Friday, April 12, 2013

Travel: Mt. Vesuvius

Mt. Vesuvius is a stratovolcano that last erupted in 1944. Its most famous eruption occurred in 79, when Pompeii and Herculaneum were buried beneath its violent effusion of pumice and ash. It remains the symbol of Naples, and, on clear days, we have a pretty good view of it from our back patio...

The drive from NAS Naples to the parking area on Mt. Vesuvius takes about 40 minutes. The roads on the mountain are narrow and not ideal for those prone to motion sickness, but if you drive slowly and watch for tour buses at each turn your car and stomach should be safe.

After parking, purchase tickets and a guidebook (10 Euros per adult to climb, 1 Euro for the pamphlet) from the first building on your left. It's a 20- to 30-minute, 500-meter hike to the crater, and another 20-30 minutes to walk around the crater. The hike is not strenuous, though we heard many complain.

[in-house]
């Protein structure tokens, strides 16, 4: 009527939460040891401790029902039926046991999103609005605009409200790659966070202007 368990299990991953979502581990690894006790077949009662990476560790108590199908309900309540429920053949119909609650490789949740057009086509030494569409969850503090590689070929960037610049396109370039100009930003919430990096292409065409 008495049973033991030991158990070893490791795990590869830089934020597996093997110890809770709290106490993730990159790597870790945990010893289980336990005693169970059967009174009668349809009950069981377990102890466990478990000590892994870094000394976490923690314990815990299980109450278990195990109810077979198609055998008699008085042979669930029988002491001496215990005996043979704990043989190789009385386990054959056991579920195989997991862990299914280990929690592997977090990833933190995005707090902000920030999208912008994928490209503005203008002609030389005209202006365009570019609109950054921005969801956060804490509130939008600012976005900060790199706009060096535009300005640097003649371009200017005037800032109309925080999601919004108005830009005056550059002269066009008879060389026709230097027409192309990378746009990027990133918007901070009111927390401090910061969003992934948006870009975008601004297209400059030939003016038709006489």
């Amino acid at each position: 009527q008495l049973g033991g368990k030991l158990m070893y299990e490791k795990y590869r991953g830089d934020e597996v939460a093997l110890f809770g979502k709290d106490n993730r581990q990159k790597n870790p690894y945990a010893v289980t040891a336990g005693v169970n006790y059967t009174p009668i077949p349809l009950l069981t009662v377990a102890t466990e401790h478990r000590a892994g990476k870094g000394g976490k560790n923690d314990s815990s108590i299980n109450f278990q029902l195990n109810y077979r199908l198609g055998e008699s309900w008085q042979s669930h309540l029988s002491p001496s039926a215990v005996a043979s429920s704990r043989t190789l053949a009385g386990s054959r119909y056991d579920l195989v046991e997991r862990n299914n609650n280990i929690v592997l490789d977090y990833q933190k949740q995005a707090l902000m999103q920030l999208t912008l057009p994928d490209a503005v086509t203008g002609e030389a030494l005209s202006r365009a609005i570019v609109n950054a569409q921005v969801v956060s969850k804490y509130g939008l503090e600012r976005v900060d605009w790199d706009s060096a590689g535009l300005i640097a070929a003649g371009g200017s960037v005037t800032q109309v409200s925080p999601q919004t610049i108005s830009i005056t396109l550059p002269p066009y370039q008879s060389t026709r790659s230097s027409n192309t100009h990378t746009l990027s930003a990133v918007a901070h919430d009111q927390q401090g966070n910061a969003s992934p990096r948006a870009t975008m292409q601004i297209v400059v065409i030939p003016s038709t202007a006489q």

For comparison: Mt. Vesuvius is only 1,281 meters above sea level, whereas Mt. Fuji is 3,776 meters high (and takes 4-7 hours to climb to the top).

The foot path to the peak is fairly wide. You'll slip in the loose rocks at least once, but you won't lose your balance and fall if you're careful.

Weather permitting, you are rewarded with great views of the Bay of Naples, the city itself, Capri, and Ischia. The crater and its rock formations are especially interesting, even with cloud cover.

There are several small shops on the mountain. We purchased two unique lava rocks and a bottle of local wine from one.

Total Cost: 35 Euros (admission and souvenirs)

Time on site: 1.5 hours

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